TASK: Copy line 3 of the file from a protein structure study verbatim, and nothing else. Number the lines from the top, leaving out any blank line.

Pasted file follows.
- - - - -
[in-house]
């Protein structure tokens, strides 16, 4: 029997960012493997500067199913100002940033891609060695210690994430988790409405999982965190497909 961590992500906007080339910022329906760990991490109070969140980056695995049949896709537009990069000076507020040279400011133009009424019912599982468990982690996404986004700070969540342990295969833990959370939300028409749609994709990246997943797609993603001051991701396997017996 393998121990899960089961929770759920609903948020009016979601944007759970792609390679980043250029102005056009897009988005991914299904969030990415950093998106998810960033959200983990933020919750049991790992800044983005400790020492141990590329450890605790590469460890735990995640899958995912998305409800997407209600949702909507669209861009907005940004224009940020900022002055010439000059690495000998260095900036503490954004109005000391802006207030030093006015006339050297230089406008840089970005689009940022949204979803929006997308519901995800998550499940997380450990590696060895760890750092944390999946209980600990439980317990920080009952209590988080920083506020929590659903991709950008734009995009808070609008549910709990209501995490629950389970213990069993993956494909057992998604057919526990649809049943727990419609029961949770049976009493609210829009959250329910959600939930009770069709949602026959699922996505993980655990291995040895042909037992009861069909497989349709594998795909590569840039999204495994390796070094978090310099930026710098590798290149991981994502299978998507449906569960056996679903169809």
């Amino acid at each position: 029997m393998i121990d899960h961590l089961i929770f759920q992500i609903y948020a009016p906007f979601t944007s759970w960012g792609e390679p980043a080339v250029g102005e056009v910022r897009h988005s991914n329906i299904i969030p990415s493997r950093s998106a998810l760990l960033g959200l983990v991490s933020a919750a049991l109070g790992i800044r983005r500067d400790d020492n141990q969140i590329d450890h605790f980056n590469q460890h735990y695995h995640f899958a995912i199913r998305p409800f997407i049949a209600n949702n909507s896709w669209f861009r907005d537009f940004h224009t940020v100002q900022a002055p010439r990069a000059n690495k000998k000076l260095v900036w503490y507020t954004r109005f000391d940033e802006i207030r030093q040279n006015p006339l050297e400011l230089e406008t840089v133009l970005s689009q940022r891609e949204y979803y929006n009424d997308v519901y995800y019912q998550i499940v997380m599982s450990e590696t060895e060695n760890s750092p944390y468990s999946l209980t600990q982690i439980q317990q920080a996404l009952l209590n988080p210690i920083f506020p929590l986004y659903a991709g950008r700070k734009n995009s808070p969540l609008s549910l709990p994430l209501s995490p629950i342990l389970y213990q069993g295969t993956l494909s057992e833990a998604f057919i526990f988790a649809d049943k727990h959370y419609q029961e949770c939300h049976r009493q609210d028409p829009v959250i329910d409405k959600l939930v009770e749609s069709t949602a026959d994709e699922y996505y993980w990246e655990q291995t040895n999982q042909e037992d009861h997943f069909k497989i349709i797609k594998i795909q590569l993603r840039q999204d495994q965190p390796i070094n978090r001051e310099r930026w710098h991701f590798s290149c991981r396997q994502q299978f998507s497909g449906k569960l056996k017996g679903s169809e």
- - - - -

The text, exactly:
């Amino acid at each position: 029997m393998i121990d899960h961590l089961i929770f759920q992500i609903y948020a009016p906007f979601t944007s759970w960012g792609e390679p980043a080339v250029g102005e056009v910022r897009h988005s991914n329906i299904i969030p990415s493997r950093s998106a998810l760990l960033g959200l983990v991490s933020a919750a049991l109070g790992i800044r983005r500067d400790d020492n141990q969140i590329d450890h605790f980056n590469q460890h735990y695995h995640f899958a995912i199913r998305p409800f997407i049949a209600n949702n909507s896709w669209f861009r907005d537009f940004h224009t940020v100002q900022a002055p010439r990069a000059n690495k000998k000076l260095v900036w503490y507020t954004r109005f000391d940033e802006i207030r030093q040279n006015p006339l050297e400011l230089e406008t840089v133009l970005s689009q940022r891609e949204y979803y929006n009424d997308v519901y995800y019912q998550i499940v997380m599982s450990e590696t060895e060695n760890s750092p944390y468990s999946l209980t600990q982690i439980q317990q920080a996404l009952l209590n988080p210690i920083f506020p929590l986004y659903a991709g950008r700070k734009n995009s808070p969540l609008s549910l709990p994430l209501s995490p629950i342990l389970y213990q069993g295969t993956l494909s057992e833990a998604f057919i526990f988790a649809d049943k727990h959370y419609q029961e949770c939300h049976r009493q609210d028409p829009v959250i329910d409405k959600l939930v009770e749609s069709t949602a026959d994709e699922y996505y993980w990246e655990q291995t040895n999982q042909e037992d009861h997943f069909k497989i349709i797609k594998i795909q590569l993603r840039q999204d495994q965190p390796i070094n978090r001051e310099r930026w710098h991701f590798s290149c991981r396997q994502q299978f998507s497909g449906k569960l056996k017996g679903s169809e």